July 17, 2012
Sartre and Camus in New York
Andy Martin in the New York Times:
In December 1944, Albert Camus, then editor of Combat, the main newspaper of the French Resistance, made Jean-Paul Sartre an offer he couldn’t refuse: the job of American correspondent. Perhaps, in light of the perpetual tension and subsequent acrimonious split between the two men, he was glad to get him out of Paris. What is certain is that Sartre was delighted to go. He’d had enough of the austerities and hypocrisies of post-liberation France and had long fantasized about the United States. Camus himself would make the trip soon after, only to return with a characteristically different set of political, philosophical and personal impressions.
In some sense, existentialism was going home. The “roots” of 20th-century French philosophy are canonically located on mainland Europe, in the fertile terrain of Hegel, Kierkegaard, Nietzsche, Husserl and Heidegger. But it was not entirely immune to the metaphysical turmoil of the United States at the end of the 19th century. French philosophy retained elements of the pragmatism of C.S. Peirce and the psychologism of William James (each receives an honorable mention in Sartre’s “Being and Nothingness”). More significantly, both Camus and Sartre had learned and borrowed from 20th-century writers like Faulkner, Hemingway and dos Passos —and, of course, from the films of Humphrey Bogart. Camus, in particular, cultivated the trench coat with the upturned collar and described himself as a mix of Bogart, Fernandel and a samurai.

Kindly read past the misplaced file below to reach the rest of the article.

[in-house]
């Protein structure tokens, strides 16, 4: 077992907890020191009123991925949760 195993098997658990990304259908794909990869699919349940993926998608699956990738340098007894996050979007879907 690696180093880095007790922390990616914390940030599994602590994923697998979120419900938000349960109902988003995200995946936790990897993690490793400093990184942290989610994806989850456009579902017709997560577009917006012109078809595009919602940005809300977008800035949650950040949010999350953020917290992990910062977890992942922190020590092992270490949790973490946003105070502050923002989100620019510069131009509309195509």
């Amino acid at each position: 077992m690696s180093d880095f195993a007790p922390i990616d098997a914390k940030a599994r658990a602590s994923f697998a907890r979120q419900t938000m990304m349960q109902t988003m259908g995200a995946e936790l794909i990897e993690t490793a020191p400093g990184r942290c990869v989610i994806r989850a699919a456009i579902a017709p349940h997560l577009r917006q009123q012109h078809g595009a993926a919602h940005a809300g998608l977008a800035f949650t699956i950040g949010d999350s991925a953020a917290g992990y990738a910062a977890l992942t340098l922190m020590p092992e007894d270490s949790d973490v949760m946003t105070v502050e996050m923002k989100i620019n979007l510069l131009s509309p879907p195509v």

Posted by S. Abbas Raza at 08:48 AM | Permalink